Another question of managerial importance concerns the emergence and development of superstar inventors, or, put somewhat differently, where superstar inventors come from. Presumably, it is not so much a question of inherent and original talent, as it appears unlikely that scientific and engineering skills are vastly different across the units and locations represented by the current sample firms. Part of the answer is likely to be found in the dynamics that explain the emergence of superstar subsidiaries (Blomkvist et al., 2012), which include an interrelated combination of market size, relative profitability, and organizational autonomy. Whenever these conditions are present, individual foreign subsidiaries can develop the resources, critical mass, and scope ofinnovation activities that allow individual inventors to fully leverage their inventive capabilities. Other potential influences may come from internal systems, processes, and organizational cultures that either promote or constrain inventor creativity. Yet, this does not fully explain why inventive contributions should be unevenly distributed across inventor within particularly favoured units, and the drivers and pathways that lead to superstar positions remain to be studied in greater detail. Factors that may come into play include how particularly successful units may be able to attract exceptional talent from other parts of the multinational network, or how over time path dependency in the formation of inventor networks may amplify the inventive output of individual inventors.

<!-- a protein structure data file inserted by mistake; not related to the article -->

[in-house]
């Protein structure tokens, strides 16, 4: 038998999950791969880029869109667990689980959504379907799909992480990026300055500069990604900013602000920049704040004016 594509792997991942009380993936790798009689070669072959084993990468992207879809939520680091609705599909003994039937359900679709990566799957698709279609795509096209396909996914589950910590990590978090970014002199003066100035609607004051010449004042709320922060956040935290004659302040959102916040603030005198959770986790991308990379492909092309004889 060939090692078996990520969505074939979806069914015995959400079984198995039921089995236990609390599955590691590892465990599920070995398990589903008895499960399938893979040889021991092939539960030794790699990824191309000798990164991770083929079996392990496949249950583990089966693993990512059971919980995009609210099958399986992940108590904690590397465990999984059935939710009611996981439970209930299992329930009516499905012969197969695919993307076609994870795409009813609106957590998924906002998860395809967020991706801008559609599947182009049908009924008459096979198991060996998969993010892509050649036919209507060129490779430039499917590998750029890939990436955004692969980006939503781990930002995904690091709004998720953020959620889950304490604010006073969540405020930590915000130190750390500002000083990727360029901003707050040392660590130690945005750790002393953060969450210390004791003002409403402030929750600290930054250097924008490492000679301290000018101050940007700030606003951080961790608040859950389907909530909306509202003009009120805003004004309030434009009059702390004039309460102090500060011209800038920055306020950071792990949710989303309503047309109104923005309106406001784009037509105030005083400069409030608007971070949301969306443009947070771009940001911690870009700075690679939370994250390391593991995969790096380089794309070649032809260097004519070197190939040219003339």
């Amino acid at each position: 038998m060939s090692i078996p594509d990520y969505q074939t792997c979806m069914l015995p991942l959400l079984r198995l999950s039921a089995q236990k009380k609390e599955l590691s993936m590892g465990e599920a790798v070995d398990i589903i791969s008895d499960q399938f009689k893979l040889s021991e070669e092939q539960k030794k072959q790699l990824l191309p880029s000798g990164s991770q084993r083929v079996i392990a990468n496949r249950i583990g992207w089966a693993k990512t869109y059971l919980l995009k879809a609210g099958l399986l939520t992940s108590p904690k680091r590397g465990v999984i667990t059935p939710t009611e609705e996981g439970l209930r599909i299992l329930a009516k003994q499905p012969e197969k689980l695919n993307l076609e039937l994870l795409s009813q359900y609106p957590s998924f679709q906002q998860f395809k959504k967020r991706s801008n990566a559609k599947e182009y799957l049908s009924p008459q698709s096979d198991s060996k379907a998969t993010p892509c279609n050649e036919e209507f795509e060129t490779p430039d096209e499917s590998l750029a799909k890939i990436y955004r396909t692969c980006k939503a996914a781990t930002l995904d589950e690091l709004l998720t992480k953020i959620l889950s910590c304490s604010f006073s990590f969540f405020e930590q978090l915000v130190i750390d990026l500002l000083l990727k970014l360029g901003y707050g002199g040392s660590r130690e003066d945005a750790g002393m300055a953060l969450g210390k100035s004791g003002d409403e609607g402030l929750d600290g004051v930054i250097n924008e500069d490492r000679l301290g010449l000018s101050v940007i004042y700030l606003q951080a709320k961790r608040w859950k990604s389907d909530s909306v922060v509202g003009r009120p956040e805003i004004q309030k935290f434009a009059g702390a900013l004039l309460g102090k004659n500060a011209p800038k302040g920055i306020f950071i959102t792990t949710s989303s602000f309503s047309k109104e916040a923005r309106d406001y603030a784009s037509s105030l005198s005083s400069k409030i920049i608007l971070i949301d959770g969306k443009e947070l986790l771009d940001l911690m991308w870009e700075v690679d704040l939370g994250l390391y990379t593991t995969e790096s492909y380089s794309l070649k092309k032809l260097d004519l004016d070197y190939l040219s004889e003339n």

Although the results of this study indicate similar distributions of inventor activity across foreign subsidiaries, larger samples and citation data could reveal systematic differences in the structuring of inventive work among highly and less productive units. For example, some units may draw upon the input of a small and select number of highly inventive individuals, whereas others rely upon more evenly distributed and, therefore, perhaps more routinized and reproducible invention (Ernst et al., 2000). In this case, the overarching issue is the design of micro-level technological activity in the MNC and its implications for sustainable inventive and commercial performance. This is an area where taxonomical studies at finer levels of aggregation than have been used in the past hold great promise for the future.